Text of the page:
Here is the second page I created on New Year’s Eve. It’s called “F is for Falls High School.”
Grandma Alice was a 1928 graduate of Sheboygan Falls High School. She graduated a short time after her 19th birthday in May of that year.
In the late 1920’s, most states required that all students attend high school, but only until they’d reached age 16. A large number of students did not continue all the way to twelfth grade, much less graduate. Many left school early to assist in supporting their families by working in factories or on farms.
Grandma Alice’s parents placed a high value on education, and strongly believed all three of their daughters should attend high school–and earn their diplomas. It wouldn’t be easy, however. Their farm was located on an unpaved road several miles from the nearest high school, and the modes of transportation available at the time were far from fast or reliable, especially during the treacherous Wisconsin winters.
Fortunately, one of Alice’s aunts, who had married into a well-off family, presented a viable option. She and her husband ran a dry-goods store in nearby Sheboygan Falls, and offered to allow Alice and her sisters to board with them in their residence above the store during the school year while they attended Falls High, which was considered to be one of the best in the area. This meant that each Sunday, the girls’ father would drive them (usually in a horsedrawn buggy or sleigh) eight miles to town, and then pick them up the following Friday so they could return to the farm for the weekend.
I remember Grandma Alice telling me that she hadn’t been in favor of the proposal at first because she didn’t want to be separated from her parents, but it turned out to be a good situation for her. She adjusted well to city life. She was able to walk to and from school, participate in extracurricular activities, and socialize with her many friends. She could go to the movies and attend parties and dances.
There were only 35 students in Grandma Alice’s graduating class. Here is the description that appeared next to her photograph in the 1928 yearbook, Pangissin, which she helped to publish:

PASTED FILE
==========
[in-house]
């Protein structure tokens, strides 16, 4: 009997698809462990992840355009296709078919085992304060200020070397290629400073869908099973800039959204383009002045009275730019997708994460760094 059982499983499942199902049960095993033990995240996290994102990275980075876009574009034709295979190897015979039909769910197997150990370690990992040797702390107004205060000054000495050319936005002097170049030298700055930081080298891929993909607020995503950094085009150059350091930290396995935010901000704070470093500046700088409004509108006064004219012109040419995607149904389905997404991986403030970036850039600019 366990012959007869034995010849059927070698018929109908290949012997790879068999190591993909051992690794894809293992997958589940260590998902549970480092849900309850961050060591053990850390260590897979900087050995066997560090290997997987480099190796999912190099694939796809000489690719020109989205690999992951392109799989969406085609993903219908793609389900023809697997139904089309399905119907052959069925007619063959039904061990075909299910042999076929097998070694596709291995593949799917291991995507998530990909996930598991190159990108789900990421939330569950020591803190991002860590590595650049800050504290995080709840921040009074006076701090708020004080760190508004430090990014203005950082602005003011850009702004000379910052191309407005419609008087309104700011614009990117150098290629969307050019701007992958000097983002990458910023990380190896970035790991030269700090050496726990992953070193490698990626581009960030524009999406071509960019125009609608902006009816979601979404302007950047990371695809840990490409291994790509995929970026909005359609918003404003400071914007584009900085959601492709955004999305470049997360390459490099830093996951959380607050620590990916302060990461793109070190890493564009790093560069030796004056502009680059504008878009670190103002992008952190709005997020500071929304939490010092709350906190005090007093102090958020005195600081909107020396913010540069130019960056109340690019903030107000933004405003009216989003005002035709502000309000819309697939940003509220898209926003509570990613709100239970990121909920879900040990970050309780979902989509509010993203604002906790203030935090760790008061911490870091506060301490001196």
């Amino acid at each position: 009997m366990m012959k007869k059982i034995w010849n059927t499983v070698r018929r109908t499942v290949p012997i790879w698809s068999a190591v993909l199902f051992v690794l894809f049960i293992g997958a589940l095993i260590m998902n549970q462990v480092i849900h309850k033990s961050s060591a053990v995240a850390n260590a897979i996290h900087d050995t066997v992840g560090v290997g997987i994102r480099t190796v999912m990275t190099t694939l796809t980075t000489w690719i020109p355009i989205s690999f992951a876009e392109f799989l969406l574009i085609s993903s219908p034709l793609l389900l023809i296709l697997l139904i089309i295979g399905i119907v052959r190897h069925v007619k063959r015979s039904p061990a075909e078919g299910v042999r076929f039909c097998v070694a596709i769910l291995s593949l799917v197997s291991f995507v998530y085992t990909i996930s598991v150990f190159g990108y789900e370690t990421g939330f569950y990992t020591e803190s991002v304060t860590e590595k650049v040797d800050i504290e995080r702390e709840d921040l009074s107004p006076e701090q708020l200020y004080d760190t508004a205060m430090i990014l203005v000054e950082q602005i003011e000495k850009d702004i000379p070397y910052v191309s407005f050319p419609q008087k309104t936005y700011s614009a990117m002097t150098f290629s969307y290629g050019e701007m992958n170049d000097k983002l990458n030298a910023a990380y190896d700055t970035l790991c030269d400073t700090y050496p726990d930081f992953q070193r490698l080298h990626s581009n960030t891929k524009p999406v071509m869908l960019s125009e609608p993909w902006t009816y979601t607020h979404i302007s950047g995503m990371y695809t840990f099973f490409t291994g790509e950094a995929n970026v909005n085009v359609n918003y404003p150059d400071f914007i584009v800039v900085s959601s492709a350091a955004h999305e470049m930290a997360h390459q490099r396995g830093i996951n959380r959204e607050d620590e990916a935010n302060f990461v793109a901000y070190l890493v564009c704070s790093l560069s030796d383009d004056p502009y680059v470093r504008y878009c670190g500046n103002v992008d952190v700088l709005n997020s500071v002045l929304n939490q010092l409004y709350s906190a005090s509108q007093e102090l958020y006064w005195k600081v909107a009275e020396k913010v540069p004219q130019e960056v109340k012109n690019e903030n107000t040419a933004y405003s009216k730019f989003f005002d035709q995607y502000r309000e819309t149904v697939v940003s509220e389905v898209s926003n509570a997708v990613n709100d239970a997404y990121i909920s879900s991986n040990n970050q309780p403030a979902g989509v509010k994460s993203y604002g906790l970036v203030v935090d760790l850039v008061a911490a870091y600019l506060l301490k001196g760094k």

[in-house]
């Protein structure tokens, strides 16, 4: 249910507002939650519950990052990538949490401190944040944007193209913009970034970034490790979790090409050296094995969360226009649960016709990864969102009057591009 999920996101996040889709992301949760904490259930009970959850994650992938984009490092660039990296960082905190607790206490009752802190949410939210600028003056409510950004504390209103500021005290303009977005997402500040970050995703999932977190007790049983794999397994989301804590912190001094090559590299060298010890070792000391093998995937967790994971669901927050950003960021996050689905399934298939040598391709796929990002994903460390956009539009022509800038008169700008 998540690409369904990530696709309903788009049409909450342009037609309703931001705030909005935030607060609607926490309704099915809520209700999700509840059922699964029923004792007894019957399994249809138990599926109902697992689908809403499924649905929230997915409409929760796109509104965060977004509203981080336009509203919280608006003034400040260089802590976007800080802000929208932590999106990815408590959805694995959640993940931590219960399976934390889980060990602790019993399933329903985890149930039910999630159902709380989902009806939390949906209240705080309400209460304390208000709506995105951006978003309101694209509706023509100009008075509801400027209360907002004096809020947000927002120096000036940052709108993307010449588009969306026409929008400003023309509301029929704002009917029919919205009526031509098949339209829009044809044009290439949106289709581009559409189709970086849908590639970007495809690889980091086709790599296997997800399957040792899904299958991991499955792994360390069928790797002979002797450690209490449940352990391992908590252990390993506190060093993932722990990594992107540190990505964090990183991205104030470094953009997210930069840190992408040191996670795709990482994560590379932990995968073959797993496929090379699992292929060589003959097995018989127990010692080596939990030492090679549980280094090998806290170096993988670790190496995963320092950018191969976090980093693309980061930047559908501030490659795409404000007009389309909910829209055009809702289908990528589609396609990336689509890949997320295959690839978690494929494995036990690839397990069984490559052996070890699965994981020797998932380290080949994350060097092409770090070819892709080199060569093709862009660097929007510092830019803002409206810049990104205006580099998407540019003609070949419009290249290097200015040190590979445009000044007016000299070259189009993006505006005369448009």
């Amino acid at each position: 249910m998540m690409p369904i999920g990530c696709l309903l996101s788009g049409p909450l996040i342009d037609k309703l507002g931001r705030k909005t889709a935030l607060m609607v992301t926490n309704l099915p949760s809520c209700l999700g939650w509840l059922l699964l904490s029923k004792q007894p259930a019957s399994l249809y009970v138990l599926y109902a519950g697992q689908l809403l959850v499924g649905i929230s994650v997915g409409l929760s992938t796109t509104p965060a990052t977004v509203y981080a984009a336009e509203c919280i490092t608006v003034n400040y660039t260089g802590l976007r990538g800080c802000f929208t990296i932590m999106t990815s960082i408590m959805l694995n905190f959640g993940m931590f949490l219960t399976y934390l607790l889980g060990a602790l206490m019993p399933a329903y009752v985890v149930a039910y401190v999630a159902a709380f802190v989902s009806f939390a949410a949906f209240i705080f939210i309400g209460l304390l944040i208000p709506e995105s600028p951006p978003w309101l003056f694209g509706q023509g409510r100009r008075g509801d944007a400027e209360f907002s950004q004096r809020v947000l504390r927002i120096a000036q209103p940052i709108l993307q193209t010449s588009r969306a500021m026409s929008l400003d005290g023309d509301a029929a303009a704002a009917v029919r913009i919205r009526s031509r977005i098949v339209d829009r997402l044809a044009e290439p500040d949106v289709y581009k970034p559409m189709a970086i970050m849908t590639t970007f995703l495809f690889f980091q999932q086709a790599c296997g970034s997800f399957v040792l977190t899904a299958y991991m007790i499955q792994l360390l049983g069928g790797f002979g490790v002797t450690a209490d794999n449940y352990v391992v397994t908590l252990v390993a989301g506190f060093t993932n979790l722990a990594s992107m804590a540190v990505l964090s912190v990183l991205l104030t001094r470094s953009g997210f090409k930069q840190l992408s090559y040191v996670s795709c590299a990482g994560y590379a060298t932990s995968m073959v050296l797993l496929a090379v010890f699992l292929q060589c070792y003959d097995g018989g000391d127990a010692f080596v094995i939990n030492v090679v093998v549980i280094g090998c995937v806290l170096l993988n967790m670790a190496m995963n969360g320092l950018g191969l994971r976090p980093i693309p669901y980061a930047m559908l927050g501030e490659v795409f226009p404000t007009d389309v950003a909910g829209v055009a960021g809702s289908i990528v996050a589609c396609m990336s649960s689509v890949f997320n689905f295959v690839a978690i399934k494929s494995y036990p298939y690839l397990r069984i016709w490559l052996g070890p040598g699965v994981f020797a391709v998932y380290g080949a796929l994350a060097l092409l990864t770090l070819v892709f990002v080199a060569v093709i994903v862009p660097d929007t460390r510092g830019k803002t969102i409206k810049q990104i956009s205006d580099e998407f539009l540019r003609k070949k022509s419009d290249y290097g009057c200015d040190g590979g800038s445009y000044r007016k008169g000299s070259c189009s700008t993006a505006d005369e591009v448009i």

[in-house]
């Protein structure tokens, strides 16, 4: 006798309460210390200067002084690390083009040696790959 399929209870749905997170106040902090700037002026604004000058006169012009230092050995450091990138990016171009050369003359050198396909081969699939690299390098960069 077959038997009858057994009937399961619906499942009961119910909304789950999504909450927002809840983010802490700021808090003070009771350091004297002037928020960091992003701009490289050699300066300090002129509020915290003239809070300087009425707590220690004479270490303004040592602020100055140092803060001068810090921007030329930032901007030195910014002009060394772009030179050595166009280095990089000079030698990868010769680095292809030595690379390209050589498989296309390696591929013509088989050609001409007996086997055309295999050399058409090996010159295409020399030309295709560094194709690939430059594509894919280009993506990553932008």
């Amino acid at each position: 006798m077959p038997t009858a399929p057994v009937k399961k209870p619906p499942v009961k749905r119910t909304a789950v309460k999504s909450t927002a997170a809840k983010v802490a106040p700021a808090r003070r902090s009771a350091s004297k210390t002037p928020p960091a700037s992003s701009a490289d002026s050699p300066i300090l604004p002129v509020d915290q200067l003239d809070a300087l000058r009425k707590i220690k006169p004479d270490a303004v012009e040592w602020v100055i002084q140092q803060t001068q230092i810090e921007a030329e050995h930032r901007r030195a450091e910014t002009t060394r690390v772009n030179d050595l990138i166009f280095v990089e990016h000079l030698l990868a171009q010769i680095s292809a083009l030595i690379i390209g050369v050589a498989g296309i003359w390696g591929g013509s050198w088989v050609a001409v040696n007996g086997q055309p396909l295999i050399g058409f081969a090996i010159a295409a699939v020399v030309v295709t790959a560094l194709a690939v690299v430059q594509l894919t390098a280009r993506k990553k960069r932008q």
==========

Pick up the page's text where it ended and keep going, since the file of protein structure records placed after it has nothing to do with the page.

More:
Falls High School would play a prominent role in the history of my family. My father and aunt would graduate from SFHS in the early 1960’s, and my sister and I would be third-generation Falcons. By the time I graduated from Falls in the late 1990’s, each class had approximately 120 students, and the kids who lived on the same rural road where my grandmother had grown up were able to jump in their cars and arrive at school in fifteen minutes. Unfortunately, Grandma Alice passed away during my senior year, only six months before I was set to walk across the stage and receive my diploma–69 years after she’d received hers.
This page was created upon a background of black gesso and stamped acrylic paint. It features patterned paper in the school colors of purple and gold, vintage textbook pages, a vintage high school class schedule from the 1928-29 school year, a scrap from a shorthand exercise book, ephemera, lace, Washi tape, a lace flower, rub-ons, stickers, a photo corner, and a white gel pen; Grandma Alice’s graduation photo serves as the focal image.
Thanks for stopping by! Have a great weekend!
I am loving your project as well as Grandma Alice. I really like this page for its ephemera, the math, the shorthand, etc. Good job!
LikeLiked by 1 person
Thank you so much, Cheryl!! I enjoyed making this page a lot, as I had lots of ephemera to add that worked well with it. The class schedule was something I picked up a few years back at a local antique shop, and it was serendipitous that it was from the correct year! 🙂
Such a gorgeous post and wonderful to learn about your Grandma. She was born the year after my Mom. I love heritage mixed media art and this is just lovely!
LikeLiked by 1 person
Thanks so much, Nancy! I think my favorite art projects are the personal ones like this, where I can create something beautiful, while at the same time, preserving my family history for myself and future generations. I learn so much from studying and researching and asking my parents and other relatives for information, and I come away with a much better understanding of myself, where I come from–and most of all, who I come from! 🙂